produced by the ICOM Costume Committee

annotated by Katia Johansen
Royal Danish Collections



In the early 1980's it became obvious that a general change in museums' policy and direction was threatening the survival of costume collections. Costume, being made largely of textiles, has a limited life and requires special treatment if it is to survive even in an ideal museum with specialised staff. Discussions were initiated, largely through the leadership of Chairperson Ingrid Bergman (Stockholm), at the ICOM triennial Meeting in Buenos Aires in 1983. The basis for the Guidelines was adopted unanimously by Costume Committee members at the next triennial in 1986, and published soon after. Subsequent additions have been made, notably to the Recommended Reading and the section on Photography.

Our aim was to provide a quick reference for busy curators, many of whom were suddenly given responsibility for costume without any training, for volunteers working in museums, as well as to support trained costume curators who found their standards under threat from new management oblivious to the fragility of costume. The Recommended Reading includes basic reading on cataloguing and conservation.

We remind readers of the stated opinion of Janet Arnold (1932-98), one of the most respected costume historians of this century: when a garment has been cleaned or conserved, it can cease to be a historic document.

The Committee welcomes comments and suggestions to these guidelines. Please send them to the Committee.


Guidelines for Costume: contents



The first rule is to show respect for the integrity of each item.

 Collecting costume

A clear policy is essential. See for example; Running a Museum, A Practical Handbook, ed. Patrick Boylan, ICOM 2004; Collection Policy Template - Museums & Galleries NSW, American Alliance of Museums, Standards of Stewardship


No ballpoint pens!


Record as much information as time permits, using pencil when working with the object (ink from ballpoint pens cannot be removed without damaging historical textiles; see also Documentation and Marking and labeling costume)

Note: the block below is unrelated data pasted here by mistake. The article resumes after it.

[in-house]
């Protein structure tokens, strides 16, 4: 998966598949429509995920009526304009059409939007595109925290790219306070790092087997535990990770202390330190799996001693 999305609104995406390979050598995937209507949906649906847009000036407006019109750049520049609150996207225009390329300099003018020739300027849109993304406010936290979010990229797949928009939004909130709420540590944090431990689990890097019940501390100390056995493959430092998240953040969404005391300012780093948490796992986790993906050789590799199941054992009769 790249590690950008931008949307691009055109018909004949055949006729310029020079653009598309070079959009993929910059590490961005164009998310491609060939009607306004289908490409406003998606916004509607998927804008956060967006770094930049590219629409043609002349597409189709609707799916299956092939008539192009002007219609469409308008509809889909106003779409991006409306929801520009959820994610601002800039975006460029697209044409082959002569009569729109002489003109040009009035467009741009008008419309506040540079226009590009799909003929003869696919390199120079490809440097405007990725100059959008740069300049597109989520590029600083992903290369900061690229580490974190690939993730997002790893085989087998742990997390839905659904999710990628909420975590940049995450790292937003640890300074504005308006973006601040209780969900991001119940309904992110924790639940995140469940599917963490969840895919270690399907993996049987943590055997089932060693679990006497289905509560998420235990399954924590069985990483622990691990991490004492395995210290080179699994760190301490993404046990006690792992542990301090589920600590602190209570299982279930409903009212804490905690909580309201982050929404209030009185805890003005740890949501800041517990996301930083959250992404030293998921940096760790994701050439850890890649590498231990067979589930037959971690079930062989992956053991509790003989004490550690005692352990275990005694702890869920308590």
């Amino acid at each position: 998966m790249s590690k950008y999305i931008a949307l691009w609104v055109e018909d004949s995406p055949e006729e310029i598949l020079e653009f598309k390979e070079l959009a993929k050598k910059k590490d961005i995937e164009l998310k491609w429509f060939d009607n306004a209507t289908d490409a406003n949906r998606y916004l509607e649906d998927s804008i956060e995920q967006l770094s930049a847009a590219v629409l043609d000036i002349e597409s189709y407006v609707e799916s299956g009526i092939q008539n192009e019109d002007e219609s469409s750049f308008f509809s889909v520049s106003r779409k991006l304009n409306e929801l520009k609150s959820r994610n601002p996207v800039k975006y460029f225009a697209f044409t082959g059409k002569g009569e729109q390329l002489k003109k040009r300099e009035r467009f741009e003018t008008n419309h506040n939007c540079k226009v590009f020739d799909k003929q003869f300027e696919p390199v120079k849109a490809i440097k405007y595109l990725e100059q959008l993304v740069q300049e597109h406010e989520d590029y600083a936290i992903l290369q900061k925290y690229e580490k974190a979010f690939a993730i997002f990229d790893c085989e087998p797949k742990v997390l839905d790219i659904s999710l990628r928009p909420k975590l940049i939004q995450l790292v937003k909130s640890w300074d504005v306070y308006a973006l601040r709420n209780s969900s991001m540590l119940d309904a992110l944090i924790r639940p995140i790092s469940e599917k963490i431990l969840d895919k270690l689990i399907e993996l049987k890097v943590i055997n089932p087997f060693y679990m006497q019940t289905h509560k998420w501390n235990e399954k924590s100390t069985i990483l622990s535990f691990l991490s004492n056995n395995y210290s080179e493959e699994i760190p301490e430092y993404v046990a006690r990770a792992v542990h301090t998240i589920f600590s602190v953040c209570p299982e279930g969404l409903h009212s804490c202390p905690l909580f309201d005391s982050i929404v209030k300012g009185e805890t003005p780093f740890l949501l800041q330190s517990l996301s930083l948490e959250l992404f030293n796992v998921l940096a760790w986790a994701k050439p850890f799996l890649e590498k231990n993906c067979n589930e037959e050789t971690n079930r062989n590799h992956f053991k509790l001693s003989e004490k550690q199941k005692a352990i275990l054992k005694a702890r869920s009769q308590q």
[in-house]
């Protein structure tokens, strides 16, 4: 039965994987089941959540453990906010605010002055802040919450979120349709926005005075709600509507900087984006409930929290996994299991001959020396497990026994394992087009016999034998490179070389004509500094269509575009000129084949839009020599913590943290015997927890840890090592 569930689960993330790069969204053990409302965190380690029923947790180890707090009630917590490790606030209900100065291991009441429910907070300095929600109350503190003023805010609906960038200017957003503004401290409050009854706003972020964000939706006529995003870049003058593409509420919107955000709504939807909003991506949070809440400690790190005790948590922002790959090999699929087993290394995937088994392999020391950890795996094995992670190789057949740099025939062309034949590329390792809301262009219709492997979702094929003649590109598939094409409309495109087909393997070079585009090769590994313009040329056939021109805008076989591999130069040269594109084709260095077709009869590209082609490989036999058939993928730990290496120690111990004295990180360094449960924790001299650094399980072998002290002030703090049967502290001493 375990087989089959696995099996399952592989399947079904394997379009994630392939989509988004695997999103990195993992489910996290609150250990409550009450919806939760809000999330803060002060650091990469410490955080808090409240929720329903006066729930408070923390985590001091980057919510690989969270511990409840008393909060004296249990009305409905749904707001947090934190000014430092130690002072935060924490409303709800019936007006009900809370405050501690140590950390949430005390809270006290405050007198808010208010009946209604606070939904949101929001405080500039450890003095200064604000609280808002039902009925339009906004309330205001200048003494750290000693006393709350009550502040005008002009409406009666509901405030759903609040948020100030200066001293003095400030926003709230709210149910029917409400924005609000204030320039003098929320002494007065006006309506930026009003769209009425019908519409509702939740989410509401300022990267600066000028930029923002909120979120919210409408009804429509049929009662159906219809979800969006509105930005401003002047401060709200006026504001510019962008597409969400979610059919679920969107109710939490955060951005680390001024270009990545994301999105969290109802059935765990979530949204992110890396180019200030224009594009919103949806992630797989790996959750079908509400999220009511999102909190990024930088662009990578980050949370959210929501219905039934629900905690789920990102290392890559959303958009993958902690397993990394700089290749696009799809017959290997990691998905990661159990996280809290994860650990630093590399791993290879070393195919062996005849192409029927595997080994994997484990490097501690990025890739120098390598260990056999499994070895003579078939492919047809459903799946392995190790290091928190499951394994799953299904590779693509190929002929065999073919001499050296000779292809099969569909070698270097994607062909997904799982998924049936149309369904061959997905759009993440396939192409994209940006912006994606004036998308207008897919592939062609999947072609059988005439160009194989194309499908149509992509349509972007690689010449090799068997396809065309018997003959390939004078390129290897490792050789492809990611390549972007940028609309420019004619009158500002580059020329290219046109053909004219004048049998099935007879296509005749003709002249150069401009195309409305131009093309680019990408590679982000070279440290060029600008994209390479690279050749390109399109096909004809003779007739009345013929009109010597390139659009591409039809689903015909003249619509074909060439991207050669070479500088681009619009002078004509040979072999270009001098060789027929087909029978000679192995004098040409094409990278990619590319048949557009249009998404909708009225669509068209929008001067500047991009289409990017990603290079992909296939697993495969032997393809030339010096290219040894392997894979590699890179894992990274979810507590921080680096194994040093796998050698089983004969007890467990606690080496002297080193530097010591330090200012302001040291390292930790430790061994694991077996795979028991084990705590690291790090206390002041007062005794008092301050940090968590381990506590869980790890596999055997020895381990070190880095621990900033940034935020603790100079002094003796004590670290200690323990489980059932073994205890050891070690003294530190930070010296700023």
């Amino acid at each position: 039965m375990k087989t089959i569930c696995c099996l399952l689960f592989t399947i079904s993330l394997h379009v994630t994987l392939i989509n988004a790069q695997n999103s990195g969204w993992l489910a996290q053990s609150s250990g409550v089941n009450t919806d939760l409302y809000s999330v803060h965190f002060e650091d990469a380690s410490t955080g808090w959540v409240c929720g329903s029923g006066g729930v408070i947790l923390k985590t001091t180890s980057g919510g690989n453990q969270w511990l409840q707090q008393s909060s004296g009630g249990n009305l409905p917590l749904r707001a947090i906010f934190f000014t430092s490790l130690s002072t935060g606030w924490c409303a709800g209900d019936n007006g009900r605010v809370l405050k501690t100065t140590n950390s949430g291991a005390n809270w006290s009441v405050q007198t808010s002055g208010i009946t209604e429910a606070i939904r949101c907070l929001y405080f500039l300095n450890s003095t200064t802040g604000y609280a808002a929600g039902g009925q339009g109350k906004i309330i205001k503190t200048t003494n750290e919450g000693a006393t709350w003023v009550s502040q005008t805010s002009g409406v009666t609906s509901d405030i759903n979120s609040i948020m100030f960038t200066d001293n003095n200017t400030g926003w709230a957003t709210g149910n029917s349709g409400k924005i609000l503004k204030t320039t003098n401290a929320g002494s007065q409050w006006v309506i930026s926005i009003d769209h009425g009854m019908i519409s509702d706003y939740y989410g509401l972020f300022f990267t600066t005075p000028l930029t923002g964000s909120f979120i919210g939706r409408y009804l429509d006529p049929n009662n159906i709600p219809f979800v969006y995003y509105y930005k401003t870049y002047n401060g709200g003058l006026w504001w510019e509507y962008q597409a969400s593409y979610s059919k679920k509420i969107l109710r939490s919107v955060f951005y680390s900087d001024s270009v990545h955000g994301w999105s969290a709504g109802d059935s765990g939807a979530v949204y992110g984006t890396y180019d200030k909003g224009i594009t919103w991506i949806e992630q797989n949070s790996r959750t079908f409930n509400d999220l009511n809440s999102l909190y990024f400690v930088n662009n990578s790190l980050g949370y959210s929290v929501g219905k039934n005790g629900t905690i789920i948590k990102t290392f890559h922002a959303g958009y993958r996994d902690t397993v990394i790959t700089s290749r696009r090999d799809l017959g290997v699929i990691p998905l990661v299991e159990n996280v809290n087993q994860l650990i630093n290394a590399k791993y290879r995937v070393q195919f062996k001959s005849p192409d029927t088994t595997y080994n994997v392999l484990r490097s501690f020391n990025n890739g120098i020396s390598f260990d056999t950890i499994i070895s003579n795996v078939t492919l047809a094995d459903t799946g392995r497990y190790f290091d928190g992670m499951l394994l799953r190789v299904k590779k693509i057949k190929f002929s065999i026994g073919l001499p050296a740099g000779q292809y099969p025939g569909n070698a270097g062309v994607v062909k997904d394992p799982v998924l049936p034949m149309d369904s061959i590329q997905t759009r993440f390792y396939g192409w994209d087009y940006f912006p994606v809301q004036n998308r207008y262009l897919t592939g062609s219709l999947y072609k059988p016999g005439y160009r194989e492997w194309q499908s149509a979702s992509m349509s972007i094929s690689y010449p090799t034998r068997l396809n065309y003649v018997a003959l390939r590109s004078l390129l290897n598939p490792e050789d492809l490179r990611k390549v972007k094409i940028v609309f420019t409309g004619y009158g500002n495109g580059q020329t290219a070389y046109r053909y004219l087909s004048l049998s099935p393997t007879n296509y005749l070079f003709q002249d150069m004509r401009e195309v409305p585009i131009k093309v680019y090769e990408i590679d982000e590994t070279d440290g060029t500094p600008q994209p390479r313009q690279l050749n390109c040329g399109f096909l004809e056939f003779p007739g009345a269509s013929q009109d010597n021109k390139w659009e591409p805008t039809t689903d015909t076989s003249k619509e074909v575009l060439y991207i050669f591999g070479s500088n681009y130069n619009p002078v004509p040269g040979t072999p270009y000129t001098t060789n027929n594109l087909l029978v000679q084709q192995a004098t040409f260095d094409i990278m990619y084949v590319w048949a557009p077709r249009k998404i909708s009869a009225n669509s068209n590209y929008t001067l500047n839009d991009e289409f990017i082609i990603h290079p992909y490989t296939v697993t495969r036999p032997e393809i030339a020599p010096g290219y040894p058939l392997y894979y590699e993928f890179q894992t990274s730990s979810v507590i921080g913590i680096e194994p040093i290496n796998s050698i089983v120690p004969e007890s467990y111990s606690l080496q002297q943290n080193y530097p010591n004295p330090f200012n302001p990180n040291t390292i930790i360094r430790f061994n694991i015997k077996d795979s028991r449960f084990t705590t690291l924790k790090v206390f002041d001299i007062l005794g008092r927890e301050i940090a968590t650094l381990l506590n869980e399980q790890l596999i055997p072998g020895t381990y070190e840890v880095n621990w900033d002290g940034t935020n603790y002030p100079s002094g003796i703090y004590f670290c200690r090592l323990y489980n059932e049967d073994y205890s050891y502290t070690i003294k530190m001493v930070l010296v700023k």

Each object must bear its permanent accession number

Record all the information given.


Record all the information given, and evaluate it, and ask for the following:

  • Name and address of donor, lender or seller - relationship to original wearer - designer/maker, whether amateur or professional - photographs or other illustrations showing the object in use - date when acquired - purchase place and price - present day value - purpose of making - history and circumstance of wearing/care/repairs/secondary use
  • If the history is unknown, the date of the object must be estimated and recorded by a qualified person (the century is not sufficient).
  • Sign and date information recorded.
  • Number each object with its permanent accession number.


Handle as little as possible.


  • Keep new pieces separate from the collection, and immediately on receipt, inspect for pests (and treat), and remove superficial dust.
  • Handle as little as possible
  • Objects intended for preservation must not be worn.
  • Immediately on receipt, before integrating with the collections, the object must be inspected for pests and mould, and if necessary, treated by mechanical means, such as brushing or vacuum-cleaning under screening, or if seriously contaminated, by fumigation in consultation with a conservator.
  • No washing by anyone but a trained conservator.
  • Vulnerable items made from fur, feathers, hair or wool should be kept in isolation for several months before integration.
  • Wear clean cotton gloves, don’t use hand cream or perfume and no jewelry which might catch in loose threads. Gloves protect cataloguers as well as objects.
  • Avoid folding. If unavoidable, use acid-free tissue paper to cushion the folds.
  • Transport only under dust covers, using buffered trays or trolleys. Dustcovers should be made from well washed unbleached, or partly bleached calico.